Awaiting a catalyst to break natural gas futures out of their recent range, traders looked ahead to the latest round of government storage data early Thursday as prices pulled back slightly. The June Nymex contract was down 2.1 cents to $2.948/MMBtu at around 8:50 a.m. ET.
Prediction for this week’s Energy Information Administration (EIA) storage report, scheduled for 10:30 a.m. ET, show expectations clustered around a build in the mid-70s Bcf.
Estimates submitted to Bloomberg as of Wednesday showed a median 73 Bcf injection expected from this week’s report, which reflects inventory changes for the week ended May 7. Predictions ranged from an injection of 68 Bcf up to 92 Bcf. Reuters polled 16 analysts, whose estimates ranged from an injection of 68 Bcf to 82 Bcf, with a median build of 77 Bcf.
The average forecast of 13 analysts participating in a Wall Street Journal survey landed at 73 Bcf. Estimates ranged from increases of 68 Bcf to 79 Bcf.
NGI’s model forecast an 82 Bcf injection, which would match the five-year average build. Last year, EIA recorded a 104 Bcf injection for the similar week.
“It was warmer than normal over most of the U.S. besides a touch cooler over portions of Texas and extending across the east-central U.S.,” NatGasWeather said of temperatures during this week’s EIA report period. “We expect a build of 81 Bcf, bearish versus survey averages.”
EBW Analytics Group analysts said if the EIA report surprises versus expectations it could potentially “break the logjam” for a June contract that has been trading “within an exceedingly narrow range.”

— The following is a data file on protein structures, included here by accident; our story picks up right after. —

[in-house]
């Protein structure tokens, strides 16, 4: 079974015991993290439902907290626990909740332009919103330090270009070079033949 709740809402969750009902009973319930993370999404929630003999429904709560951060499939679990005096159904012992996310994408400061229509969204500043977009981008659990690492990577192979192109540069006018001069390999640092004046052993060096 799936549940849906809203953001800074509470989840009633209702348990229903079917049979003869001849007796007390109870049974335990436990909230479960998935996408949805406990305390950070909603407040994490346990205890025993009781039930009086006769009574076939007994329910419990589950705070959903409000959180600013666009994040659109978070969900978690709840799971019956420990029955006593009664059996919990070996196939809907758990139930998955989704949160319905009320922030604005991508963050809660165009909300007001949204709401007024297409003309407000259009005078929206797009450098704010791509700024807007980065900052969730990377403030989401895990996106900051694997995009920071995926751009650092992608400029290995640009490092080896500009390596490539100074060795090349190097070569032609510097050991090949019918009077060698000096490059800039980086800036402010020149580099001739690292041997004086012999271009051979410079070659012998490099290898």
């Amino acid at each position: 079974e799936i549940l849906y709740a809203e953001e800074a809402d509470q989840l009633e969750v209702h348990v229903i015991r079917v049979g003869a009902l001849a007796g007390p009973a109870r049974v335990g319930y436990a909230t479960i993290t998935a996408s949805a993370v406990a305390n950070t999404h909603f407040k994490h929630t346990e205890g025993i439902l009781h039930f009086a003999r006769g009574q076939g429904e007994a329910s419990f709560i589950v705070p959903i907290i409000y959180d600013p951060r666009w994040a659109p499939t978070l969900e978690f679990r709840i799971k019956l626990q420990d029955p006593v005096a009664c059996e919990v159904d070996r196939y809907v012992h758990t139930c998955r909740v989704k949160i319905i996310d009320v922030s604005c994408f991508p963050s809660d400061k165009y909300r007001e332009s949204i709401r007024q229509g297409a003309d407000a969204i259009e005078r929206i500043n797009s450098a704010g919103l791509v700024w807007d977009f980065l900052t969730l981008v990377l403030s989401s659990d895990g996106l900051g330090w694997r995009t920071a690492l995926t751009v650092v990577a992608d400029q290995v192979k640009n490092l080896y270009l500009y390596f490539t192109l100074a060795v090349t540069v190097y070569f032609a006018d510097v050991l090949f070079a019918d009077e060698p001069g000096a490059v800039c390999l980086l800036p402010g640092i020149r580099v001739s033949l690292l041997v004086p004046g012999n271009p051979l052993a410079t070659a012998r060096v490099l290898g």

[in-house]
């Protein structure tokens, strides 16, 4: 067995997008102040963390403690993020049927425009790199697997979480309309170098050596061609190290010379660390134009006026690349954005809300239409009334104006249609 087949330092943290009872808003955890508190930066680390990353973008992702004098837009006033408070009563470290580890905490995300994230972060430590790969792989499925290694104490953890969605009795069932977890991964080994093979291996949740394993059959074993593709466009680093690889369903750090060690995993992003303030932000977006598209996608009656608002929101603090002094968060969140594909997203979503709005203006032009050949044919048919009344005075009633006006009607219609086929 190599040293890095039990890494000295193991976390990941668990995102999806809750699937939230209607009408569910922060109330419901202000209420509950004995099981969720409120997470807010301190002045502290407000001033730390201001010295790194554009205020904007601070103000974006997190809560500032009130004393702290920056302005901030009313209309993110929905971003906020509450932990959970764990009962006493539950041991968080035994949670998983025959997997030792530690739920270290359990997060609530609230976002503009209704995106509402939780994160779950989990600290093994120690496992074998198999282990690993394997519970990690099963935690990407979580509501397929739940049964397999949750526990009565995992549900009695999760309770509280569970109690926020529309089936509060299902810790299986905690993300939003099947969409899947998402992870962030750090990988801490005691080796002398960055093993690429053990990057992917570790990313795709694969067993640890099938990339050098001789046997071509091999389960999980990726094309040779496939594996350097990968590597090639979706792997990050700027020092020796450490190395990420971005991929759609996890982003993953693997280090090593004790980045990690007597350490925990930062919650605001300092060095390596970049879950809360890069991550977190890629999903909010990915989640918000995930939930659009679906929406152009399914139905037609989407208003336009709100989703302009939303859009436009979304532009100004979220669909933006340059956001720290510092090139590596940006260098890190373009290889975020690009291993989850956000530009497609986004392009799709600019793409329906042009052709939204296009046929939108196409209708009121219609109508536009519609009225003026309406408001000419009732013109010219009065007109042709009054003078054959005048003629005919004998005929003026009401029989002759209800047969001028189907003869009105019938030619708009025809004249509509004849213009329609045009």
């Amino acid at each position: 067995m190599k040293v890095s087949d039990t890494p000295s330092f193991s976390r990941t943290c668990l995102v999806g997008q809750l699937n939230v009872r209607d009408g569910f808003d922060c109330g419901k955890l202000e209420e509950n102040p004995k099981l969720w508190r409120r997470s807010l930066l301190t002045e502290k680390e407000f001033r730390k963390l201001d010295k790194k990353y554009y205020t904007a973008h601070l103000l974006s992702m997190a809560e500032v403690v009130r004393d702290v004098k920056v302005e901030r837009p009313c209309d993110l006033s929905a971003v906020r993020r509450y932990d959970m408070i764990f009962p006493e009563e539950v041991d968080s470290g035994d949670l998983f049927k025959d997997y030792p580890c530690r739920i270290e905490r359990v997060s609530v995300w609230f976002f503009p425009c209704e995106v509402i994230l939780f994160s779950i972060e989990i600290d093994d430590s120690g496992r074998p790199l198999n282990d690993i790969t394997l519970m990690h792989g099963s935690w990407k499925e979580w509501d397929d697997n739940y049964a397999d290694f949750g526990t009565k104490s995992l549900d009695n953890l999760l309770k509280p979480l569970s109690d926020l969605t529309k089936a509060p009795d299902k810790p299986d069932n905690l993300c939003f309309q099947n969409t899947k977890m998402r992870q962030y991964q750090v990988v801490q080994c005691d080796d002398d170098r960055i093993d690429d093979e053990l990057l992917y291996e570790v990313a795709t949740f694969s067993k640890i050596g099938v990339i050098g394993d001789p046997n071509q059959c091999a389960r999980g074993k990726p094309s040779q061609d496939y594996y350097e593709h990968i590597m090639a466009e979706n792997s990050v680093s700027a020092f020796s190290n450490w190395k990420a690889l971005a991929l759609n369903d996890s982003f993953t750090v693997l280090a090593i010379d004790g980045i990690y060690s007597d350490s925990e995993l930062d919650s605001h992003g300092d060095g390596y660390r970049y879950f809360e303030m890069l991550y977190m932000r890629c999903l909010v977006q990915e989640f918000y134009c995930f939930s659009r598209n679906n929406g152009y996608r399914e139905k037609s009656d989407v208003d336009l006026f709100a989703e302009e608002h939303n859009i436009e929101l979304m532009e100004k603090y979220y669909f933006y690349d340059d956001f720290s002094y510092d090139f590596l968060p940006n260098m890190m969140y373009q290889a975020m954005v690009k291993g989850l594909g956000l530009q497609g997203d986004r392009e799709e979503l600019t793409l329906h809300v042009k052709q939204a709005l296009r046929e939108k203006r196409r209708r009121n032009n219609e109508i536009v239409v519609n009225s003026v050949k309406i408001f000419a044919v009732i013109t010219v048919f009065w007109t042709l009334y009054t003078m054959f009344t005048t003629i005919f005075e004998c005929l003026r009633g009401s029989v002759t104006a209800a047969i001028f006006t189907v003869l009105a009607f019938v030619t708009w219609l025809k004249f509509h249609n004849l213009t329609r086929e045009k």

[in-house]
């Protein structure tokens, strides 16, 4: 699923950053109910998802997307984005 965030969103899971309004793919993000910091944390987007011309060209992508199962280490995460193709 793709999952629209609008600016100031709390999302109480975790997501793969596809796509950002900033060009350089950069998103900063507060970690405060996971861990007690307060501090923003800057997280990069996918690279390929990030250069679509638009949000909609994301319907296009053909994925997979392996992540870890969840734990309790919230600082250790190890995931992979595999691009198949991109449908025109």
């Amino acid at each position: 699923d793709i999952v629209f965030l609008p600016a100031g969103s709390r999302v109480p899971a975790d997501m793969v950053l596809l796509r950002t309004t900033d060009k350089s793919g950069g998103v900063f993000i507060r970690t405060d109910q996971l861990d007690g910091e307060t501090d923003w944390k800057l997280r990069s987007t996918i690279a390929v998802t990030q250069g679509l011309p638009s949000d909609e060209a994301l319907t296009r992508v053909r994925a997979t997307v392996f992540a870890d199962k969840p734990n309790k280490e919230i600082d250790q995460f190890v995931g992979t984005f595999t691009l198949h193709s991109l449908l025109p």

“Our view for a 79 Bcf build sits toward the higher side of consensus estimates for an injection in the low to mid 70 Bcf range,” the EBW analysts said. “A bullish surprise and post-report position ahead of a supportive EIA report next week, however, could allow the front month to test $3.00.”
However, the front month faces “heavy technical resistance” at $3.00 or higher, space heating demand is expected to fall by the end of the weekend and the “easing of key Appalachian pipeline maintenance next week” should allow production to increase, according to the firm.
These factors all suggest “the June contract’s path of least resistance remains lower,” the EBW analysts said.
Meanwhile, there were no major changes to the weather outlook overnight, according to NatGasWeather.
“Most importantly, the overnight data held a light demand pattern for the U.S. this weekend through May 26-27,” the firm said. Both the American and European models “tease hotter conditions attempting to gain ground around May 27-29, but with more evidence needed if it’s to be expected.”
The weather data will need to show “more ominous heat” arriving late May or early June “or it could lead to disappointment in time since the natural gas markets are expecting a hotter than normal summer, and so far it’s been slow to arrive,” NatGasWeather said.
June crude oil futures were down $1.45 to $64.63/bbl at around 8:50 a.m. ET, while June RBOB gasoline was down around 4.2 cents to $2.1188/gal.
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